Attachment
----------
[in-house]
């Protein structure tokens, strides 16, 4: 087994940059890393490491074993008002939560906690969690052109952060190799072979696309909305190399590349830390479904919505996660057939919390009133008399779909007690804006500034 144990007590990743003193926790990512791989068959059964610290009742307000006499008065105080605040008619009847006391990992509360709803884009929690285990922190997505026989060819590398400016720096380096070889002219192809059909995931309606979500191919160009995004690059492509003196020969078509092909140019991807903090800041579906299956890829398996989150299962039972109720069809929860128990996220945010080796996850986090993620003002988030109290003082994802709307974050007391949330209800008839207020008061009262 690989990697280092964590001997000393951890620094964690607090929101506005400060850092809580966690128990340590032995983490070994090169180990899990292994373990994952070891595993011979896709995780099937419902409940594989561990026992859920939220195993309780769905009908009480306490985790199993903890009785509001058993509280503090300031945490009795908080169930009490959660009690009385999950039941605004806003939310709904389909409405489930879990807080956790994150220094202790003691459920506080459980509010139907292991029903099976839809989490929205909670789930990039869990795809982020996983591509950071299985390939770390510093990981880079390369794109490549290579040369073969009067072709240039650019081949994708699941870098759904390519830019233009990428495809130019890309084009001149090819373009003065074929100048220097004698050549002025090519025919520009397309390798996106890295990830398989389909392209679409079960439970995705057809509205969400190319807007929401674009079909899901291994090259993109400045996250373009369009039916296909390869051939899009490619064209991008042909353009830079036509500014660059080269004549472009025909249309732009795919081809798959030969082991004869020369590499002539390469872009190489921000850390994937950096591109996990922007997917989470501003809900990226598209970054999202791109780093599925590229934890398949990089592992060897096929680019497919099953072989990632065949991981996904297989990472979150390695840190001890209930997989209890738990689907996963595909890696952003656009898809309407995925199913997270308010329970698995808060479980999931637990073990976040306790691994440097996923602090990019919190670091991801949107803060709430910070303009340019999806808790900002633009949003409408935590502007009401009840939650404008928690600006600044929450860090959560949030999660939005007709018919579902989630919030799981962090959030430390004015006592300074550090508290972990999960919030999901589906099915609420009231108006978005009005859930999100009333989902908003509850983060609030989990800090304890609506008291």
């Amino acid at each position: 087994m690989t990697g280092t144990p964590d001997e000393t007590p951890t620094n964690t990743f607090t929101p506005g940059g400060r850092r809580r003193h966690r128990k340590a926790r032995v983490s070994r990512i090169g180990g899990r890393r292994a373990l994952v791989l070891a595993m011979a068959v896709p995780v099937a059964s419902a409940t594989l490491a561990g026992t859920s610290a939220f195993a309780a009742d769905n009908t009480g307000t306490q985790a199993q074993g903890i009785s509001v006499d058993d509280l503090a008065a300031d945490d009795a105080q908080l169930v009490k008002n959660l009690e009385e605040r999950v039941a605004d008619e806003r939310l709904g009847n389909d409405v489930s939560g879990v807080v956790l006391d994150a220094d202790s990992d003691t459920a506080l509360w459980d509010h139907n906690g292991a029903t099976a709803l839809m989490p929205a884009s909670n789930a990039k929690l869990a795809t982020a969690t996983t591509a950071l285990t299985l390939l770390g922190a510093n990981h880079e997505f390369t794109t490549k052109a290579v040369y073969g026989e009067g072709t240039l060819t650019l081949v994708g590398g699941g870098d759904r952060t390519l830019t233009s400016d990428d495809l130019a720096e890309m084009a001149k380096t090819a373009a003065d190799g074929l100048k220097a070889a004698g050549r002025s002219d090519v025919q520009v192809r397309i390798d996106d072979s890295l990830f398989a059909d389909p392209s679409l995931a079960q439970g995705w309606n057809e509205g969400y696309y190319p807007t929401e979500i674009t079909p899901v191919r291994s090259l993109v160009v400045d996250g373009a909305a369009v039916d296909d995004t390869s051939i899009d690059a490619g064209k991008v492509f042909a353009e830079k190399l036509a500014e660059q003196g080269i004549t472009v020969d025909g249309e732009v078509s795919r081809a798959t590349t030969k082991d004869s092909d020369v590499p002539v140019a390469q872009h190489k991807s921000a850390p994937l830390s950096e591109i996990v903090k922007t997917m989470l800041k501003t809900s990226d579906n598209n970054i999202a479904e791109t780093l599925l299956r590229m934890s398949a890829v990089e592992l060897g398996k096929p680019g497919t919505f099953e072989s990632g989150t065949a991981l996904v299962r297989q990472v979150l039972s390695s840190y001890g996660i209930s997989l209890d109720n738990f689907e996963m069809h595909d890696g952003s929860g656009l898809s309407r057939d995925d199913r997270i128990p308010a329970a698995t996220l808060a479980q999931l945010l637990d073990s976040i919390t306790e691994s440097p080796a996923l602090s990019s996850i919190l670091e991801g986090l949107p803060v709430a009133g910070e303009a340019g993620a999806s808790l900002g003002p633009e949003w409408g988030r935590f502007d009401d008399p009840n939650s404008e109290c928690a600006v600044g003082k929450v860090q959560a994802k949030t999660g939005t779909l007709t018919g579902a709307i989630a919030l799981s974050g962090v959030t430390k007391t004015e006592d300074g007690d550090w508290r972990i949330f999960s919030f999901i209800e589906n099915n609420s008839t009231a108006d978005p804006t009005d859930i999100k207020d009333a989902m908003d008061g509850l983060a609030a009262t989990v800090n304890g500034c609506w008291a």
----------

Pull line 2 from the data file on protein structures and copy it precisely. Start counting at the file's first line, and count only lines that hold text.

């Protein structure tokens, strides 16, 4: 087994940059890393490491074993008002939560906690969690052109952060190799072979696309909305190399590349830390479904919505996660057939919390009133008399779909007690804006500034 144990007590990743003193926790990512791989068959059964610290009742307000006499008065105080605040008619009847006391990992509360709803884009929690285990922190997505026989060819590398400016720096380096070889002219192809059909995931309606979500191919160009995004690059492509003196020969078509092909140019991807903090800041579906299956890829398996989150299962039972109720069809929860128990996220945010080796996850986090993620003002988030109290003082994802709307974050007391949330209800008839207020008061009262 690989990697280092964590001997000393951890620094964690607090929101506005400060850092809580966690128990340590032995983490070994090169180990899990292994373990994952070891595993011979896709995780099937419902409940594989561990026992859920939220195993309780769905009908009480306490985790199993903890009785509001058993509280503090300031945490009795908080169930009490959660009690009385999950039941605004806003939310709904389909409405489930879990807080956790994150220094202790003691459920506080459980509010139907292991029903099976839809989490929205909670789930990039869990795809982020996983591509950071299985390939770390510093990981880079390369794109490549290579040369073969009067072709240039650019081949994708699941870098759904390519830019233009990428495809130019890309084009001149090819373009003065074929100048220097004698050549002025090519025919520009397309390798996106890295990830398989389909392209679409079960439970995705057809509205969400190319807007929401674009079909899901291994090259993109400045996250373009369009039916296909390869051939899009490619064209991008042909353009830079036509500014660059080269004549472009025909249309732009795919081809798959030969082991004869020369590499002539390469872009190489921000850390994937950096591109996990922007997917989470501003809900990226598209970054999202791109780093599925590229934890398949990089592992060897096929680019497919099953072989990632065949991981996904297989990472979150390695840190001890209930997989209890738990689907996963595909890696952003656009898809309407995925199913997270308010329970698995808060479980999931637990073990976040306790691994440097996923602090990019919190670091991801949107803060709430910070303009340019999806808790900002633009949003409408935590502007009401009840939650404008928690600006600044929450860090959560949030999660939005007709018919579902989630919030799981962090959030430390004015006592300074550090508290972990999960919030999901589906099915609420009231108006978005009005859930999100009333989902908003509850983060609030989990800090304890609506008291």